Ideal Home Life - online book

A valuable and well-organized system for home education(homeschooling) 3 to 12 years.

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You begin to see the vividness of this kind of play. What is taking place mentally is very interesting. The child is in a society of many imaginary companions to whom he lends real attributes and powers. Since these characters are constant, but their adventures vary, he can and does take these mimic friends with him day after day into every story and game he wishes to play.
Mrs. Lowe has made bottle-doll play even more fascinating by planning for accessories and scenery. Mrs. Lowe's boats were made of tiny boxes, also her sleighs, wagons, and trains of cars. She said it did not detract from their value when wagons that were used to bring a load of merrymakers to grandma's were turned upside down to serve as their table to eat from. It will add much to the interest of the play if simple backgrounds are built up out of common nursery material, such as table covers laid over blocks and boxes for undulating plains, using boxes to represent houses and furniture, and hav­ing carts, cars, and doll furniture take their silent part in building a scenic effect.
A river may be indicated by a bank made of paste-board boxes, laid zigzag, over a space in the center. A well may be made by placing square boxes as curbing. When figures must go into the river they are taken over the bank. If the object is to be unseen in the well, make the curbing high.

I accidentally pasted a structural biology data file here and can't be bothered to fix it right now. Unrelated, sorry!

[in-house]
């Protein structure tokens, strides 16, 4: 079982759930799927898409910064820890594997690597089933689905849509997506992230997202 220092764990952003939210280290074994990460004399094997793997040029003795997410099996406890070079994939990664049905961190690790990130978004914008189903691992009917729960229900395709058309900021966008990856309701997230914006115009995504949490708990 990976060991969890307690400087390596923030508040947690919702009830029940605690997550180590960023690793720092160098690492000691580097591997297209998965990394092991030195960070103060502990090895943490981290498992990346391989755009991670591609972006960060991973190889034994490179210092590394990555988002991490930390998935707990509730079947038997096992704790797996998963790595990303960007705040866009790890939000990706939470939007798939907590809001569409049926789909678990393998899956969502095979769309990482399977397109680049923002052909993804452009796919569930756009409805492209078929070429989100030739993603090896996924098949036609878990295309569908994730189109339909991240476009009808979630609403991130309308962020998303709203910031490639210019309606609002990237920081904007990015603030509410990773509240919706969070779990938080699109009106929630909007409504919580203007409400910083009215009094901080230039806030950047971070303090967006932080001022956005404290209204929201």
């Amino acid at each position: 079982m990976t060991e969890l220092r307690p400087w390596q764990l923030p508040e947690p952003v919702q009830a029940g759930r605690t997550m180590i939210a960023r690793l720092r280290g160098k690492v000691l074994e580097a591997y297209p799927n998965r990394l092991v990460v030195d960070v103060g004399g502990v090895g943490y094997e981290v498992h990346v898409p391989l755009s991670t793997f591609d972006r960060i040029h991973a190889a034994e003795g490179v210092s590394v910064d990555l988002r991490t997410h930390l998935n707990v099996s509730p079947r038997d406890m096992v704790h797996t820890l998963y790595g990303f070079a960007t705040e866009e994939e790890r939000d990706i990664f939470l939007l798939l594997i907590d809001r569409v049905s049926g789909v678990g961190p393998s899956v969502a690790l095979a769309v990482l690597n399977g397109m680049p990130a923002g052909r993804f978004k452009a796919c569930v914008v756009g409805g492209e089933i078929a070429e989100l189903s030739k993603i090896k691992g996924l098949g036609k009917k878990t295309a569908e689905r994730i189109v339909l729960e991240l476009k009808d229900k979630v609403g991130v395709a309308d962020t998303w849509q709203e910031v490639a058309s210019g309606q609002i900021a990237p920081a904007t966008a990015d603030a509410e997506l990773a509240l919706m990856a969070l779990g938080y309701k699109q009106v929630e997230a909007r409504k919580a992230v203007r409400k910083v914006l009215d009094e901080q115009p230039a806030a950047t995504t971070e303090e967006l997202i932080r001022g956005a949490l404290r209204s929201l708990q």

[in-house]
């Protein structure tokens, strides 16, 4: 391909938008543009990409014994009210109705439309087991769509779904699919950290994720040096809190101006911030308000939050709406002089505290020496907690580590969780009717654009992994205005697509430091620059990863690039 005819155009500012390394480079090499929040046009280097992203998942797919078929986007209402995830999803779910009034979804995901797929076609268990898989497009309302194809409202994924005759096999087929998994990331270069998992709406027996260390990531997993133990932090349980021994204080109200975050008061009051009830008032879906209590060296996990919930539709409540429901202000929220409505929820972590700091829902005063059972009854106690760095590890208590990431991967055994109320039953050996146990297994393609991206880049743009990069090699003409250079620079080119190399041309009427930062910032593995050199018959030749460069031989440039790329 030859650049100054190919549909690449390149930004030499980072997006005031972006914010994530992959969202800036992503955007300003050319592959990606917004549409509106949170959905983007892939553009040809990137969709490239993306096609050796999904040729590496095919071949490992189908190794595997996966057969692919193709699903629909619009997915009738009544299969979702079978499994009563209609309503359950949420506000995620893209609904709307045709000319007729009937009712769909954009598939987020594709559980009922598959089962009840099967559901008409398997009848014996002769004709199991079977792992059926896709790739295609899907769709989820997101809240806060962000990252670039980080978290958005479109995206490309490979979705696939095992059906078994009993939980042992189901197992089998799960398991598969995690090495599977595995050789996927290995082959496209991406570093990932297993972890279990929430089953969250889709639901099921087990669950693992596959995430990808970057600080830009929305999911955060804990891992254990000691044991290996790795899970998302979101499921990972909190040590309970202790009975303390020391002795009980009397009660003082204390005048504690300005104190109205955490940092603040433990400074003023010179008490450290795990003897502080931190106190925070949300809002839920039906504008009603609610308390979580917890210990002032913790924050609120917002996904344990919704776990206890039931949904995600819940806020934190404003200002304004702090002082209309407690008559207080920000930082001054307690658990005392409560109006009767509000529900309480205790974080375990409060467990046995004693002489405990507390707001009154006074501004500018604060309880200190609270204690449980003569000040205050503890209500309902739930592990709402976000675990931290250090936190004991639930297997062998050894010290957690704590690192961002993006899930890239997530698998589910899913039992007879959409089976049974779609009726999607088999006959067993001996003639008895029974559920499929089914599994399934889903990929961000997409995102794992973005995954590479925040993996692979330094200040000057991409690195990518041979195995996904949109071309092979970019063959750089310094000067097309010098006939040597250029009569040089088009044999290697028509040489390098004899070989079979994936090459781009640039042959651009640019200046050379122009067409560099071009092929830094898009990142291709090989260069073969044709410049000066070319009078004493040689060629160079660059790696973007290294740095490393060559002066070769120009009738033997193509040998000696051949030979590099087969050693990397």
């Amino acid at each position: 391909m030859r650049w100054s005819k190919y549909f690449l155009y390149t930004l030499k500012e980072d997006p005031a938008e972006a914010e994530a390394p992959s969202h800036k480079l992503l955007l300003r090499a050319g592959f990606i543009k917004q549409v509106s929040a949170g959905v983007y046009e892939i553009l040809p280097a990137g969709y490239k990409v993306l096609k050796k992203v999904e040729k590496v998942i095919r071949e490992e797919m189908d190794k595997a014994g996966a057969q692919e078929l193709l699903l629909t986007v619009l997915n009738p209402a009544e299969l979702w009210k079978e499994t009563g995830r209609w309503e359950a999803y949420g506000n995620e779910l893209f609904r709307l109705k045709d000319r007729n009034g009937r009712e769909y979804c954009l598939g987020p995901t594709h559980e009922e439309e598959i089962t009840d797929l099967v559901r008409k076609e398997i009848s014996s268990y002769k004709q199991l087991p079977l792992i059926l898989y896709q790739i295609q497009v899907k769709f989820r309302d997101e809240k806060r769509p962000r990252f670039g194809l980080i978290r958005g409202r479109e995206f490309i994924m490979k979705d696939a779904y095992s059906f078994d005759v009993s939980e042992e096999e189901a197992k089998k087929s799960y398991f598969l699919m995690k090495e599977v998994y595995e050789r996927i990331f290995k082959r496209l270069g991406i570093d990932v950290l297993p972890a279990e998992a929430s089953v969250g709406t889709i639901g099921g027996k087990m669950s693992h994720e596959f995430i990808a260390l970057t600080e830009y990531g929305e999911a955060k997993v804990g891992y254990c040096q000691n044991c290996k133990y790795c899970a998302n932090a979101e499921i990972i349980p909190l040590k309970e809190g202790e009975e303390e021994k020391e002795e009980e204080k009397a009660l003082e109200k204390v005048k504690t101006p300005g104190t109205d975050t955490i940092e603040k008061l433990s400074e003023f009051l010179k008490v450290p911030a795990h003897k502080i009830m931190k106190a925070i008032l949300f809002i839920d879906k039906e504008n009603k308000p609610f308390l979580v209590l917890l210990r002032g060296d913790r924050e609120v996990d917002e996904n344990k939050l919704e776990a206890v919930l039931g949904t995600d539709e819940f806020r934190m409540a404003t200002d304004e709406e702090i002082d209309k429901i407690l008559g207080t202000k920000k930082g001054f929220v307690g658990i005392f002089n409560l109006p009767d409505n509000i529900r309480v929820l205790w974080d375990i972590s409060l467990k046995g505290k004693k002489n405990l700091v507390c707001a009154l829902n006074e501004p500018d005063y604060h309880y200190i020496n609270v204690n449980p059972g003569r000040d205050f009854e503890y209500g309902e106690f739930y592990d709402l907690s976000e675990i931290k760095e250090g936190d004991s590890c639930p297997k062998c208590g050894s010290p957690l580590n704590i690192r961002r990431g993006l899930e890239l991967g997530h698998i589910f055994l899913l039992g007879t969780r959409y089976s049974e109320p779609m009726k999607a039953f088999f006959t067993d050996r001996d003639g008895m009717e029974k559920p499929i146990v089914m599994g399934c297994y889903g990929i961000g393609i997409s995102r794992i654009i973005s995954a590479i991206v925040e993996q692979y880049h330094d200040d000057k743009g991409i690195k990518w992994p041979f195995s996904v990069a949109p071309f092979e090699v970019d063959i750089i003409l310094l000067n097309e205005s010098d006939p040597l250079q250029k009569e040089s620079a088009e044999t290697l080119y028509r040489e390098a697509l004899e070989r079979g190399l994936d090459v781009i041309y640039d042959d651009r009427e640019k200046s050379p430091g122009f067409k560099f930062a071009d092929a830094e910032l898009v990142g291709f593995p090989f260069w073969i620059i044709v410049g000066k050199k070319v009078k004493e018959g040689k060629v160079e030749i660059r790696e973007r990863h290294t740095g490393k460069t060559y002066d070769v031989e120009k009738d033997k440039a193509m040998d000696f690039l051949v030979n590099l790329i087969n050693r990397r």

Once Mrs. Lowe turned a lovely night into a stormy one by turning off all the lights but a small candle in a doll house, and flashing the electric lights for lightning, while they pulled a strong box in the shape of a canoe filled with Indians toward a draw-bridge let down. "Upon that occasion nothing could be heard but the excited breathing of the club."
The opportunities for friendly cooperation in bottle-doll play are obvious. A group of children may volunteer to make a certain number of character dolls apiece till the set is com­pleted, but a lively lot will usually not be content to own a set conjointly, and soon each child will determine to have a com­plete set of his own. The educative possibilities of construct­ing such a variety of characters are almost limitless.
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